A key component missing from the list above is our CodeIgniter models. That’s because we didn’t need to rewrite our PHP models! FTW! We used the Backbone models that we had written for the client-side apps. Of course, we needed to extend Backbone.Model.sync so that it worked universally on the server and the client.
If you have an app of any size and you’re considering one big release, don’t do that. Roll out slowly in a staged deployment. We took weeks.
Some benefits of a staged deployment:
- minimizes surface area for bugs
- one to two engineers can handle the development as you’re dealing with a handful of routes and/or features per release
- provides minimal disruption to ongoing feature development and enhancements — new stuff can continue to be released (this can lead to duplicated efforts).
- if you do it properly, you’ll be able to rollback instantly to the previous server
How do you roll out slowly? Put a server in front of your servers. We used Nginx.
This allows you a great amount of freedom as you can “turn on” a route at a time (and turn it off if things go sideways — as they did a couple of times for us). We also found it helpful to be able to turn on routes without doing a code deploy. This provided us with some wiggle-room around our once-weekly release schedule.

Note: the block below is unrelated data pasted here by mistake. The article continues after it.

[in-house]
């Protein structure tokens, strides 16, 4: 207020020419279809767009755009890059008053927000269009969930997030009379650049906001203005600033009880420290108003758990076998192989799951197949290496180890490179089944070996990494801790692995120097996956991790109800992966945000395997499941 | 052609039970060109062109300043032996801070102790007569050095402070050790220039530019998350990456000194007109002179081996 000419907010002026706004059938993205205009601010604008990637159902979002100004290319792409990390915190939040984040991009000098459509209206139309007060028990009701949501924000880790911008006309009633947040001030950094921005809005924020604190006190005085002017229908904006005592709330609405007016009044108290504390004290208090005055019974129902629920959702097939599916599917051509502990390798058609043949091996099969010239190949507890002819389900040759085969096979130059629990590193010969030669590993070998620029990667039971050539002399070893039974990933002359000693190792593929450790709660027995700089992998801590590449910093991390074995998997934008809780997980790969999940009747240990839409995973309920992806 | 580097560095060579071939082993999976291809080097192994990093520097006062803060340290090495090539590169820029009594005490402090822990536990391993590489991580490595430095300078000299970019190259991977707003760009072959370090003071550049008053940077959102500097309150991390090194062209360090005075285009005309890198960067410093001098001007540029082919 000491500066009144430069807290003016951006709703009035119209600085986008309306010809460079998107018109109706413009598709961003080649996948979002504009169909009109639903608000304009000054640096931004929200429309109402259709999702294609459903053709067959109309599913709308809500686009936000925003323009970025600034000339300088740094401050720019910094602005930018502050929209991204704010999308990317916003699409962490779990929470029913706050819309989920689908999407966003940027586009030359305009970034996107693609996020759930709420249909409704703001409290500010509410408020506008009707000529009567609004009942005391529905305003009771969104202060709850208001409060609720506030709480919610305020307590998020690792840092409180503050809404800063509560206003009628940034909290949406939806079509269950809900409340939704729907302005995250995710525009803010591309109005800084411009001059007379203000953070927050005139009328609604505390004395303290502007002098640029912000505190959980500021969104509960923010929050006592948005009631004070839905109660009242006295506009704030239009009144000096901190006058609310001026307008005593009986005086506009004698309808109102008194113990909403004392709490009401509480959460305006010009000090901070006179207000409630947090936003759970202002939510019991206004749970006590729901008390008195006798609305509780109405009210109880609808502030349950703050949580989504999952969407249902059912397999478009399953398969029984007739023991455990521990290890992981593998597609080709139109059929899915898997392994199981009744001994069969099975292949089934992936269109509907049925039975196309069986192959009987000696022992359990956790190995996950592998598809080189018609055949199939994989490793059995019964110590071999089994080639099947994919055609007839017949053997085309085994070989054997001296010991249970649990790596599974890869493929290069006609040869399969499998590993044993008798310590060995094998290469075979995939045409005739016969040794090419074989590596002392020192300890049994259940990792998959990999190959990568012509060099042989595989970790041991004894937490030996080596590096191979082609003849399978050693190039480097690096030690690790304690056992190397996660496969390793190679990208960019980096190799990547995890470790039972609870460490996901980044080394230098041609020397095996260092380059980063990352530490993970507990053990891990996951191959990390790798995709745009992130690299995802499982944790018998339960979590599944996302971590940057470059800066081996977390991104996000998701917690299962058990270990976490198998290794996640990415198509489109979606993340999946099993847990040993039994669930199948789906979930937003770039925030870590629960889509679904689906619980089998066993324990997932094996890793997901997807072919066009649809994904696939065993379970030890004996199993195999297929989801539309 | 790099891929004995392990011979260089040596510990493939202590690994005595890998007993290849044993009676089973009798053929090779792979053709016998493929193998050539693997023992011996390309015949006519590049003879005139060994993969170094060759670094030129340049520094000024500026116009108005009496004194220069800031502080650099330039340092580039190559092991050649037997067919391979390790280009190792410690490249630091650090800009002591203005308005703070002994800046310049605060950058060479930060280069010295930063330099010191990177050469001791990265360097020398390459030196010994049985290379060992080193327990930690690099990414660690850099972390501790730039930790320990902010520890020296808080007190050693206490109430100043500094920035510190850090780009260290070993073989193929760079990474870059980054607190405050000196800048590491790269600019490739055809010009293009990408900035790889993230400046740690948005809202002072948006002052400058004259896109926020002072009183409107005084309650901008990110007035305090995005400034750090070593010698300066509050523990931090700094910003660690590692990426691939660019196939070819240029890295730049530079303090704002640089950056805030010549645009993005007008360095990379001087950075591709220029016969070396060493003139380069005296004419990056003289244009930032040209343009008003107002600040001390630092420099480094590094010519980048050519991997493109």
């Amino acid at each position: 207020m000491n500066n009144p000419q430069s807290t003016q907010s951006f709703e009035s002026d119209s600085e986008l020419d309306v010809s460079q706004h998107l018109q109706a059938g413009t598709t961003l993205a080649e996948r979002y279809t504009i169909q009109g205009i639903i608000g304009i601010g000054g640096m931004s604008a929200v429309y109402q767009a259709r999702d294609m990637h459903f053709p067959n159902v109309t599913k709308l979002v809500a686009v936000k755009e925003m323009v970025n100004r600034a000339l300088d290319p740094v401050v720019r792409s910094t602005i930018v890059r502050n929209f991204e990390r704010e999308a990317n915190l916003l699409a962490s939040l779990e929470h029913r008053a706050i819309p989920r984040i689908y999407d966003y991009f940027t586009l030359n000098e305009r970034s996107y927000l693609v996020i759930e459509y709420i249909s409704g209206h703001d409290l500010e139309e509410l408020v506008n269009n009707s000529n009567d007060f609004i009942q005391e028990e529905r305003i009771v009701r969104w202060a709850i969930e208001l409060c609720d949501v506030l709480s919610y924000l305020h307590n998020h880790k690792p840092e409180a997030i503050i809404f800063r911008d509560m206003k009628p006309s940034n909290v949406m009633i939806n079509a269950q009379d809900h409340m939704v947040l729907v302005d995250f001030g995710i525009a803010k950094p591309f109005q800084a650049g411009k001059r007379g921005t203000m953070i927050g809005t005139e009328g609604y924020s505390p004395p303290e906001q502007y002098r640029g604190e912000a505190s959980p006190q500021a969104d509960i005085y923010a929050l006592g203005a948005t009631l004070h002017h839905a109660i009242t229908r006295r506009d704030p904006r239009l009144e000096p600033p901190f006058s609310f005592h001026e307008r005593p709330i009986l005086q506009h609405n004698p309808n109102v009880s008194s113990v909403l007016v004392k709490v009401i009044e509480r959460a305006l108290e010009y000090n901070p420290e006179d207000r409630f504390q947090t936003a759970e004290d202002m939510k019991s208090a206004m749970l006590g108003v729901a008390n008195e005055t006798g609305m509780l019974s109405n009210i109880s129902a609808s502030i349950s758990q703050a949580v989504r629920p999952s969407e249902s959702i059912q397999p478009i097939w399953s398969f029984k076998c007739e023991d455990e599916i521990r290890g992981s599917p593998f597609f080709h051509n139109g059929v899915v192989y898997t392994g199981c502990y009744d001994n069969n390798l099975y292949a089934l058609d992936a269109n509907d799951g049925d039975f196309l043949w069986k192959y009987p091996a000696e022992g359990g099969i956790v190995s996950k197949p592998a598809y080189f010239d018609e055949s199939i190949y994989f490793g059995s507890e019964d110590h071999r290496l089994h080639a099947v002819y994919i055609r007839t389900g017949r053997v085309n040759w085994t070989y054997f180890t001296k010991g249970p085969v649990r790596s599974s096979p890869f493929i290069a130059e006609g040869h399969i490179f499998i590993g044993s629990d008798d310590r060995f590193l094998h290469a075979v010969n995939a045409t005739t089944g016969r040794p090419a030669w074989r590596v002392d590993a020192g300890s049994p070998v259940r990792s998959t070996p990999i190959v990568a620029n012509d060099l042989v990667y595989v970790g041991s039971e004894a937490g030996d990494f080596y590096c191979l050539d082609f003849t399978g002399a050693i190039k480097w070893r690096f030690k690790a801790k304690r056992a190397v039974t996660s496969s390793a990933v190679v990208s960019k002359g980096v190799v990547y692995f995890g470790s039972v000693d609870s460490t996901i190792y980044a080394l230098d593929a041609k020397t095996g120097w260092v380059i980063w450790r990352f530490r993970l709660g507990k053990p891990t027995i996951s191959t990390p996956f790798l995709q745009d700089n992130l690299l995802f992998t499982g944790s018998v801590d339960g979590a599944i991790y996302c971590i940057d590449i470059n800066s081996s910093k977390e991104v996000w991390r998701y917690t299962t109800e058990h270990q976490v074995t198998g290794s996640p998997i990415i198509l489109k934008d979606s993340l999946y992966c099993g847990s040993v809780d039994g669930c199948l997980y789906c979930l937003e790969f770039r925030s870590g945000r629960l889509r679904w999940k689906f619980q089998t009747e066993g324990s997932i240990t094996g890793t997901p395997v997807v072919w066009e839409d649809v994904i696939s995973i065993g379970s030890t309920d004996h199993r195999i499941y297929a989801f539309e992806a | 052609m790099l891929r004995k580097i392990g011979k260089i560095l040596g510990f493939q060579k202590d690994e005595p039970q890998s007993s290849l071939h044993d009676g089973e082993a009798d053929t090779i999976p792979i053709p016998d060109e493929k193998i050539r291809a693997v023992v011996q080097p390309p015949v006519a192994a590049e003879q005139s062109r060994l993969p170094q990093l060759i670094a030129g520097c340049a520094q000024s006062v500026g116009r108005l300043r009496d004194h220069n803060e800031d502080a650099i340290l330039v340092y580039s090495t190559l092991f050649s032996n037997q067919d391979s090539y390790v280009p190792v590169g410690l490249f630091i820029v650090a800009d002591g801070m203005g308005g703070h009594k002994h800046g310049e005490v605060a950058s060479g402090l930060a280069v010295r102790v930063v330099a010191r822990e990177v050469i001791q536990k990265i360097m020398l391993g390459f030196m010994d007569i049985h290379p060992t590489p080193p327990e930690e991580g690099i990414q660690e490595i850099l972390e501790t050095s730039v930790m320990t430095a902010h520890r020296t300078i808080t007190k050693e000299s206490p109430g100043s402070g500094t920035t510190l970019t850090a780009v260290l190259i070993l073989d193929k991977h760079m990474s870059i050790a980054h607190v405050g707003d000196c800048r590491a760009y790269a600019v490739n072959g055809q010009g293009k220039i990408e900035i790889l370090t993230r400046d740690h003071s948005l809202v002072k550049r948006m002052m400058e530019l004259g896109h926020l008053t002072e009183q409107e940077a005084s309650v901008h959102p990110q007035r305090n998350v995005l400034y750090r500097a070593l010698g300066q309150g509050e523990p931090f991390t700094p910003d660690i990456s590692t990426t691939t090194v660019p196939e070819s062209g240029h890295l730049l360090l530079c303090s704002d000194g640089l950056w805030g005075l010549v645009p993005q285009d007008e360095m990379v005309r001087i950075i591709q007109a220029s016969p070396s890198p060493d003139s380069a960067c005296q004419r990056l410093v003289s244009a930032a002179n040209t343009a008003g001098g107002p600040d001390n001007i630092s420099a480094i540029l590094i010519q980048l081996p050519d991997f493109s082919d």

There is a downside. You’ll need to ensure that your client-side code works with both your old Apache/PHP server and your new Node.js server. This doesn’t sound horrible, but you may need to port non-optimal functionality from the old server to the new server. Just hold your nose when you do it (and file a ticket to clean up the tech debt).
From start to finish, it took about a year to make the entire transition. This may sound ridiculous, but that time-frame included the decision making process (we were in no hurry); writing a core framework atop Express that fit our own needs; porting everything; and the slow, staged rollout. And, remember, we had only 1–2 developers working on it — on a part-time basis — the entire time.
If you’re thinking about making the jump, consider carefully. How does it benefit your team, how does it benefit your larger organization? If you’re part of business organization, remember that the business will need to continue to function. You’ll need to balance important business goals with your engineering goals.
We’ve been very happy that we made the jump.
Originally published at beautifulcode.1stdibs.com on October 16, 2015.